Contact HealthDay
Tel: 203.855.1400 or E-mail

News By Specialty

Allergy
Anesthesiology
Cardiology
Cosmetic Surgery
Critical Care
Dermatology
Diabetes & Endocrinology
Emergency Medicine
Family Practice
Gastroenterology
Geriatrics
Hematology & Oncology
HIV & AIDS
Infectious Disease
Internal Medicine
Nephrology
Neurology
Nursing
OBGYN & Women's Health
Ophthalmology
Orthopedics
Otolaryngology
Pain Management
Pathology
Pediatrics
Pharmacy
Psychiatry
Pulmonology
Radiology
Rheumatology
Surgery
Urology

Follow us on:

    


e-Healthcare Leadership Awards


Provision of High-Quality Care Linked to Doc Job Satisfaction
EHRs impact physician professional satisfaction; current EHR technology worsens satisfaction

WEDNESDAY, Oct. 9 (HealthDay News) -- For physicians, being able to provide high-quality health care is a driver of professional satisfaction, according to a study published online Oct. 9 by the RAND Corporation.

Mark W. Friedberg, M.D., M.P.P., and colleagues from the RAND Corporation in Boston, gathered data from 30 physician practices in six states between January and August 2013, and conducted semi-structured interviews with 220 practicing physicians, practice leaders, and other staff to examine professional satisfaction. In addition, 447 physicians within the 30 practices were surveyed to assess dimensions of professional satisfaction and factors that might influence satisfaction.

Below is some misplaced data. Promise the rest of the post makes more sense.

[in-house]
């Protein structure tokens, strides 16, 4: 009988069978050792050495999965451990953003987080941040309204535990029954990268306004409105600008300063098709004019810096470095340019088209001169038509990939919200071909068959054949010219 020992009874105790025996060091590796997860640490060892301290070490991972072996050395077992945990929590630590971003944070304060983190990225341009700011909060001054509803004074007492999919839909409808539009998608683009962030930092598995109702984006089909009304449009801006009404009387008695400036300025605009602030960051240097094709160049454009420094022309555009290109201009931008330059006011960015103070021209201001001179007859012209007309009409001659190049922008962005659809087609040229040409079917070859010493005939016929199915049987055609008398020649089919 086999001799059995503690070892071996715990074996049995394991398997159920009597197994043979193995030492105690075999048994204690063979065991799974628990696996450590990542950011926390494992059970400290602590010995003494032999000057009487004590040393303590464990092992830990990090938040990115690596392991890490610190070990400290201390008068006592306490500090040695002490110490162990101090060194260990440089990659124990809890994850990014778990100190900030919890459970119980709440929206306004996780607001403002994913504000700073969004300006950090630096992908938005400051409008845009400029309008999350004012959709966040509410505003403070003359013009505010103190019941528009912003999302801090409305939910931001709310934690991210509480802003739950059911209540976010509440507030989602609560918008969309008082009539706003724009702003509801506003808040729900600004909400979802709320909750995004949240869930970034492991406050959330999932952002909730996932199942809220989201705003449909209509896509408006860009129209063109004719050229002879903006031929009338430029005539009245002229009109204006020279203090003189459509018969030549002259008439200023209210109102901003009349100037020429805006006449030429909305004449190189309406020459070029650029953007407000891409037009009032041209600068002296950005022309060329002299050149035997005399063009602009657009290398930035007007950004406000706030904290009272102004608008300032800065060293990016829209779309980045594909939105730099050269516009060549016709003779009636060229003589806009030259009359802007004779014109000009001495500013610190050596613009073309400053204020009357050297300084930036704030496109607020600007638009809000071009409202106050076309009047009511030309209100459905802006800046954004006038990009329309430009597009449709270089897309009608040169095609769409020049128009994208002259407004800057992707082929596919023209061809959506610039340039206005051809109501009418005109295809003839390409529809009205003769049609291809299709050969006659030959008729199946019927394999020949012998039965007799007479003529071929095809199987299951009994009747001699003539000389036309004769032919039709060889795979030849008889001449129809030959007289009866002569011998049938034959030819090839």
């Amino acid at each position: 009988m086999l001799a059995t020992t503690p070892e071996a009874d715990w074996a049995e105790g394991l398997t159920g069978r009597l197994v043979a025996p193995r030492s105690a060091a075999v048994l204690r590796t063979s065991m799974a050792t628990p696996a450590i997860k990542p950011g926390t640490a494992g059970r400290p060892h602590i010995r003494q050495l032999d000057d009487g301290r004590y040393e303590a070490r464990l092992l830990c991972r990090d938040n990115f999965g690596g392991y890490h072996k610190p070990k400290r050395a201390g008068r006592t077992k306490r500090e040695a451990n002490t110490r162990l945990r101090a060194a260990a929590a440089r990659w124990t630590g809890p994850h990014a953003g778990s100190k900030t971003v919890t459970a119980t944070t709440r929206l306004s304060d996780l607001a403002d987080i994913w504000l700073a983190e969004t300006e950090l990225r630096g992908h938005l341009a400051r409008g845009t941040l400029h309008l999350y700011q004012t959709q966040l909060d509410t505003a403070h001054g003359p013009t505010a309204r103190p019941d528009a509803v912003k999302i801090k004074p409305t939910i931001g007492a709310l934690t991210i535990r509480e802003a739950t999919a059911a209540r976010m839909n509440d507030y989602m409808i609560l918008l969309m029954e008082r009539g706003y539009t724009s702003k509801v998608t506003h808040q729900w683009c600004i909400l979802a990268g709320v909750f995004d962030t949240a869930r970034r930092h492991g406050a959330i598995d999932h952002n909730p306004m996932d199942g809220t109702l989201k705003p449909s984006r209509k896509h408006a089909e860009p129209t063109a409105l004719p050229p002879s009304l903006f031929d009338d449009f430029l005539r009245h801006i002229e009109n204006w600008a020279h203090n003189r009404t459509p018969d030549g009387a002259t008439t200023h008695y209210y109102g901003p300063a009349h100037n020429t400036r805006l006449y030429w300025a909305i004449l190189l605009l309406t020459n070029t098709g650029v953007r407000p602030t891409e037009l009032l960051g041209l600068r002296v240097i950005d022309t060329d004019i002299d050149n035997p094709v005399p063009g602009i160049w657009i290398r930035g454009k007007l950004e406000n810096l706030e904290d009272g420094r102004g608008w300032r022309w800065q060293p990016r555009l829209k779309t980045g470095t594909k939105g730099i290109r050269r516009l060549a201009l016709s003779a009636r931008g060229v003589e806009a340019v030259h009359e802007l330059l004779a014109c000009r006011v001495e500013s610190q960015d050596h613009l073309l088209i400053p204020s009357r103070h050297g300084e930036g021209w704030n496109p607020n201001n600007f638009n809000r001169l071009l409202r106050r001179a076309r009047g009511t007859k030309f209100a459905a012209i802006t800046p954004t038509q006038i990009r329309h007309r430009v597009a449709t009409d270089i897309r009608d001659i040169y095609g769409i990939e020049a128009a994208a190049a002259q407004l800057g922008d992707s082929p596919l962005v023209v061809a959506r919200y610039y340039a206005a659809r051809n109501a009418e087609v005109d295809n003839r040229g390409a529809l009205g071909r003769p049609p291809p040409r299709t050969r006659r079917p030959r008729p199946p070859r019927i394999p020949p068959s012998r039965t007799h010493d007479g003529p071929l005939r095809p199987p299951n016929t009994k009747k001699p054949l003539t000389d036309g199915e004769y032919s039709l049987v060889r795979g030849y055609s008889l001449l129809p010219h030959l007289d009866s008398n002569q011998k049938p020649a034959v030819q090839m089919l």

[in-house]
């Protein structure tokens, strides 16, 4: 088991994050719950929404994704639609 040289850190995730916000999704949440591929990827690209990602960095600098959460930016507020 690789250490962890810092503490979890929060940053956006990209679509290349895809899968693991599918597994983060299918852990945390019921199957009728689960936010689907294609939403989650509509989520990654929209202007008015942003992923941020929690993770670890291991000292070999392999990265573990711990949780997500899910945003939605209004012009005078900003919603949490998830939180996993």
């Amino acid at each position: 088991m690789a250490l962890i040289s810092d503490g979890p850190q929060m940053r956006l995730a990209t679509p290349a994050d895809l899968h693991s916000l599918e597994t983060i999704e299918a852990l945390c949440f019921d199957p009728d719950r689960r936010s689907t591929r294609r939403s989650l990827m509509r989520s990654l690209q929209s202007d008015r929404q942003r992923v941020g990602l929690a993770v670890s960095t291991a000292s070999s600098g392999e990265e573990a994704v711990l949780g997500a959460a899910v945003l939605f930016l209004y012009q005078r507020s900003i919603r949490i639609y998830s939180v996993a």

The researchers found that physicians reported better professional satisfaction when they perceived themselves as providing or their practice facilitating high-quality care. Obstacles to the provision of high-quality care (within the practice or imposed by payers) were a major source of professional dissatisfaction. Physicians generally approved of electronic health records (EHRs) and note their potential to improve patient care and professional satisfaction. However, the current state of EHR technology worsened professional satisfaction, with poor EHR usability, time-consuming data-entry, inefficient and less fulfilling work content, and other problems identified.

"Many things affect physician professional satisfaction, but a common theme is that physicians describe feeling stressed and unhappy when they see barriers preventing them from providing quality care," Friedberg said in a statement. "If their perceptions about quality are correct, then solving these problems will be good for both patients and physicians."

More Information



Copyright © 2013 HealthDay. All rights reserved.

April 23, 2014

Archive Search

By Keyword:
By Category:
By Topic:

Related Articles

Acetazolamide and Low-Sodium Diet Improve Vision

Conservative Management Better for Arteriovenous Malformations

Task Force Recommends Ways to Improve Price Transparency

FDA Approves Ragwitek for Adult Ragweed Allergy

About Half of Cancelled Time in OR Due to Inpatients

AMA Examines Economic Impact of Physicians